Mike Ginsberg

Mike Ginsberg

Happy Tax Day! To continue this week on an informative note for ARM professionals, I will take a look at three important trends developing. Be on the lookout for our Q1 report which will be made available shortly and will contain valuable information about developing M&A trends and the regulatory climate.

Unemployment Rate Reduction Remains a Mixed Bag

The slightly lower March unemployment rate of 8.2% is mainly due to the reduction in the labor force participation rate. The current participation rate, 63.8%, is 2.2% lower than the pre-Obama administration period which means that 5.3 million people have dropped out of the labor force over the past 3 ½ years. If the Bureau of Labor Statistics were to count these people as employed, the unemployment rate would jump up to a whopping 11.6%.

For ARM professionals, the unemployment rate remains the single most important lead indicator for forecasting improvements in collectability. Understanding the real numbers will help project more accurate performance levels.

Brace Yourself for More Student Loan Scrutiny

It has been roughly two years since the federal government stopped subsidizing private lenders, effectively taking over the student loan market. As a result, fewer and fewer private lenders exist in a significantly smaller and dwindling market. Banks originated $7-8 billion in private loans last year, down from a peak of $22 billion in 2006.

Some of the biggest players have sold, shuttered or reduced their student loan businesses. Those who remain in the game are facing intense CFPB scrutiny over increasing default rates and escalating debt levels. Dominant players include Wells Fargo and Sallie Mae. Discover Financial Services is also a contender in the private lending space and some new players are looking to enter this space to diversify their holdings. All participants are waiting to see how regulators reshape the market yet again.

The CFPB’s report due in July on lender practices and some politicians’ moves to allow loans to be discharged in bankruptcy are sure to create quite a stir. Also, earlier this year, President Obama announced plans to expand the Perkins loan program from $1 billion to $8 billion, which matches the entire private lending business but at lower costs to students. ARM companies should continue to expect increased placement volumes into the foreseeable future, and dramatic regulatory changes are highly unlikely until well past the upcoming Presidential election and will not happen without significant resistance from strong bank lobbying groups.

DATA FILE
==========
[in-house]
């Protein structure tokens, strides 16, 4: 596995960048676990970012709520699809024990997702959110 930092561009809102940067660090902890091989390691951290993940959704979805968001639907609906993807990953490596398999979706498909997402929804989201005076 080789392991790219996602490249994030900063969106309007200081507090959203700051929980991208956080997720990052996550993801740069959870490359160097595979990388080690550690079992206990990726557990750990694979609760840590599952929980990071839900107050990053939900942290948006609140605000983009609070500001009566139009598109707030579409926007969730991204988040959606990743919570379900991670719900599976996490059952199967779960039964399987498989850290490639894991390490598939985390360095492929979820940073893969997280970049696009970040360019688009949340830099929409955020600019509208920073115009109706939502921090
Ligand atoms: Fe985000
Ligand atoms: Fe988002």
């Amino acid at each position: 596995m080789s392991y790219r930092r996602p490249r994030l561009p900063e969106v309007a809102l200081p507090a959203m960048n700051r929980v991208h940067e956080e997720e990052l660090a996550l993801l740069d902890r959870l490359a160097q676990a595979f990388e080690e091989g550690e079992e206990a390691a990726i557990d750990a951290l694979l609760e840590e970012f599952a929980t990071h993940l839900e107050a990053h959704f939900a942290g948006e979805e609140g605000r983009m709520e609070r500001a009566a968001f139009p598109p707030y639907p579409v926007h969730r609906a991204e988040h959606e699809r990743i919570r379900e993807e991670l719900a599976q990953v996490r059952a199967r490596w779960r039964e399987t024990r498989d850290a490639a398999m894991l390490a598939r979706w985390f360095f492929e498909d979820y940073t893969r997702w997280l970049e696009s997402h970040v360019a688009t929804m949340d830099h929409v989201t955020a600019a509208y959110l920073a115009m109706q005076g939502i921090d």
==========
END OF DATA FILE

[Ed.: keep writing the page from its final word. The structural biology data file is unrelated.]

Auto Deficiencies – A Growth Market for ARM companies?

Automotive loan originations are up more than 20% each of the past three years according to the active lenders focused on the space. With home equity down, personal lending still restricted, credit cards downsized as consumers paid down debt, and bank fees under the microscope, there are simply few bright spots for lenders to focus their resources.

Auto delinquencies tend to be low and they are secure, however consumers are increasingly seeking bank financing to purchase new and used cars since the drop-off during the great recession. Banks accounted for approximately 40% of car financings in Q4 2011, mostly to the buyers with super-prime credit ratings.

Increased competition among banks and non-bank lenders is driving down interest rates on auto loans and squeezing profit margins. As a result, expect to see increased loan originations to remain competitive. Deficiencies will follow. This bodes well for ARM companies servicing creditors that originate these loans or debt buyers that purchase these accounts.

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